Hope College President Dr. James E. Bultman, who has led the college since 1999, has announced that he will be retiring at the end of the 2011-12 school year.

Bultman, who is 69, announced his intention to retire to the campus community on Monday afternoon.  He had informed the college's Board of Trustees during the board's spring meeting held on campus on Thursday-Friday, May 5-6.

"I am deeply grateful for a supportive Board of Trustees, a dedicated administrative team, a talented faculty, a resourceful staff and diligent students," he said Monday.  "By God's grace and goodness much has been accomplished together."

"I will have been a college president for 27 consecutive years - close to five times the national average," Bultman said.  "There is little doubt that this is a privileged position.  And it is a special joy to be president of one's alma mater.  This is a responsibility I do not take lightly.  Indeed, I can say with the psalmist, 'the lines have fallen to me in pleasant places.'"

"As for Hope, I can only predict a very bright future as one of the nation's leading Christian liberal arts institutions," he said.  "My personal passion, shared by so many, is that Hope will continue to provide an exceptional undergraduate experience in a caring and vibrantly Christian environment.  Few colleges aspire to this; fewer still are able to achieve it.  Gratefully, Hope is one of these."

"You've given me a rare and privileged opportunity to lead the college I love," Bultman said as he concluded his campus announcement. "Martie and I will treasure your trust in us forever."

Trustees chair Joel G. Bouwens said that a search committee comprised of trustees, alumni, faculty, administrators and students will be constituted and begin its work immediately with a goal of selecting the 12th president of Hope College in time for the 2012-13 school year.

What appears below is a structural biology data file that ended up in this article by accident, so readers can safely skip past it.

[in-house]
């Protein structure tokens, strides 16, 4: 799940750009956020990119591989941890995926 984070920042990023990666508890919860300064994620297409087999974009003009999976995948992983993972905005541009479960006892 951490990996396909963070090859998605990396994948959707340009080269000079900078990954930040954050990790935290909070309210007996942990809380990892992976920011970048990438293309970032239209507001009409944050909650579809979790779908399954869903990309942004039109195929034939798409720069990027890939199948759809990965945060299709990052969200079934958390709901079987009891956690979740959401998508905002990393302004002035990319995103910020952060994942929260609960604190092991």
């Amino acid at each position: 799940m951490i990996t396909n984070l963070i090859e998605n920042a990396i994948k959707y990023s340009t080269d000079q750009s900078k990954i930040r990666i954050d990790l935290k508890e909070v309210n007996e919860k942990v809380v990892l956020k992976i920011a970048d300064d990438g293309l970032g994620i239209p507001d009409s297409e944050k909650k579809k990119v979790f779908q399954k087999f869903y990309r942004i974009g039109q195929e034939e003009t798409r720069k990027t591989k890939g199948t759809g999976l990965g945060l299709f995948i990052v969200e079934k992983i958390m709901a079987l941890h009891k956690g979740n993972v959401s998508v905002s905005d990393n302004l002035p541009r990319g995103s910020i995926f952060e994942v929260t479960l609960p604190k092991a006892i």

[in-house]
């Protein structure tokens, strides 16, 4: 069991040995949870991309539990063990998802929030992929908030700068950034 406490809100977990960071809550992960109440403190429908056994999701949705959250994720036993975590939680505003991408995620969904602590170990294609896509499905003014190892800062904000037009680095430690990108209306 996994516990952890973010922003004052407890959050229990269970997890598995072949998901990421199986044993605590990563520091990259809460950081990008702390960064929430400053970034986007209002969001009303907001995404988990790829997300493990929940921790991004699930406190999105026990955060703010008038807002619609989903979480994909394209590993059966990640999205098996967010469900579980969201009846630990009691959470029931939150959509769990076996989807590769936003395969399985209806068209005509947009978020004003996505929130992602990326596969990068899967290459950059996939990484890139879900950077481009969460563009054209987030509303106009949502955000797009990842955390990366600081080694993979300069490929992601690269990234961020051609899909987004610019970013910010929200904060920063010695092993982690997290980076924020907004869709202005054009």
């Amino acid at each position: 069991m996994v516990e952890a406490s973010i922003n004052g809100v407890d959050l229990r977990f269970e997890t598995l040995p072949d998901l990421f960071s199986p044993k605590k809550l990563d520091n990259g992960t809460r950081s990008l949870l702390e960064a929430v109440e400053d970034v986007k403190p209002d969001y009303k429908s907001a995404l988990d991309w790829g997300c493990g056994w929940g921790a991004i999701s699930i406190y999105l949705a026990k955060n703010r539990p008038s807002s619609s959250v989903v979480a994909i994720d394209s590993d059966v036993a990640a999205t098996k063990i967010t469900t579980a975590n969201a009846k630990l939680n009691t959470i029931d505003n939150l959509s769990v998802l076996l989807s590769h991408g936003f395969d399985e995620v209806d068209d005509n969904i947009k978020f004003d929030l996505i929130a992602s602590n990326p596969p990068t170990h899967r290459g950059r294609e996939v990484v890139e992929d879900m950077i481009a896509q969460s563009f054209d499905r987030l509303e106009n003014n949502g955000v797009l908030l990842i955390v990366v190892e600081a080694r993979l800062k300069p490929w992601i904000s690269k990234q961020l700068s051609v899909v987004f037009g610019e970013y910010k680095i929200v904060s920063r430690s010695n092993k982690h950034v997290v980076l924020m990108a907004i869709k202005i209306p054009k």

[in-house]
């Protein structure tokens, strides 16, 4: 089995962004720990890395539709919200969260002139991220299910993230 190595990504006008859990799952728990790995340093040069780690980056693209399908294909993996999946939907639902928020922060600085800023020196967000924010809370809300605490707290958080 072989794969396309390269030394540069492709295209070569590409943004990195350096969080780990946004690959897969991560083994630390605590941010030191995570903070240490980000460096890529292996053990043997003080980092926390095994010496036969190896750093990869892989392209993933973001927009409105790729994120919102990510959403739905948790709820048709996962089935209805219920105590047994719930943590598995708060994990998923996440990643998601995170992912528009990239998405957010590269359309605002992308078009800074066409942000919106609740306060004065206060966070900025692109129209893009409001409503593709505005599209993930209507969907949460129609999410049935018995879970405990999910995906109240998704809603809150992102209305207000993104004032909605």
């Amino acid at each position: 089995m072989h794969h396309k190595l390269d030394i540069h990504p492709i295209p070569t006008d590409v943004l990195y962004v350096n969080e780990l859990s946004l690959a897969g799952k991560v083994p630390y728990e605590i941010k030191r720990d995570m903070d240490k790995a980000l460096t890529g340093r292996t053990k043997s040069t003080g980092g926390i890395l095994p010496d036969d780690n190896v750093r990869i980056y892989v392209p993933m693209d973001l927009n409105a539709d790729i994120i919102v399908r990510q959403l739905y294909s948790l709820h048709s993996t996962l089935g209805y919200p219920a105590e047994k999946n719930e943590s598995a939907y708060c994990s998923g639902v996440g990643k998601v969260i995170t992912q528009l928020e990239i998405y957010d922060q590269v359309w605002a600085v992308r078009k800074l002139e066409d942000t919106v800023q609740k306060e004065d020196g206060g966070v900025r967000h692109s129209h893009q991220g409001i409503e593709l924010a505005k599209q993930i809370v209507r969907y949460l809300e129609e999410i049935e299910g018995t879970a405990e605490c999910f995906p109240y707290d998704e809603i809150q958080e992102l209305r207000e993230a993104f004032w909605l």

Bultman became the college's 11th president on July 1, 1999.  A 1963 Hope graduate, he assumed office having already had more than two decades of direct experience with the college, including his student days.

Bouwens praised Bultman for his dedicated and effective leadership.

"Jim Bultman has worked tirelessly on behalf of Hope throughout his presidency, a passionate and articulate advocate for the distinctive education that Hope provides," said Bouwens, who has served on the board since 1993 and led it since 2003.  "His commitment to providing the best for students in both program and facilities has made a lasting difference in creating a stronger Hope College not only for today's students but for those to come."

"No less crucially, he and his wife Martie have touched many students' lives through their active and enthusiastic participation in the day-to-day life of the college," Bouwens said.  "They invite students to their home, and regularly attend student scholarly presentations, performances and athletic contests, a reflection of their shared and very real personal interest in students as individuals."

Hope has enjoyed distinction on a variety of external measures during Bultman's tenure, ranging from holding more grants through the National Science Foundation's summer "Research Experiences for Undergraduates" program than any other liberal arts college in the country, to national accreditation in all four arts programs (art,

dance, music, and theatre), to recognition earlier this year as one of only 115 colleges and universities across the country named to the Carnegie Foundation for the Advancement of Teaching's "2010 Community Engagement Classification," a reflection of the college's institution-wide emphasis on service and service-learning.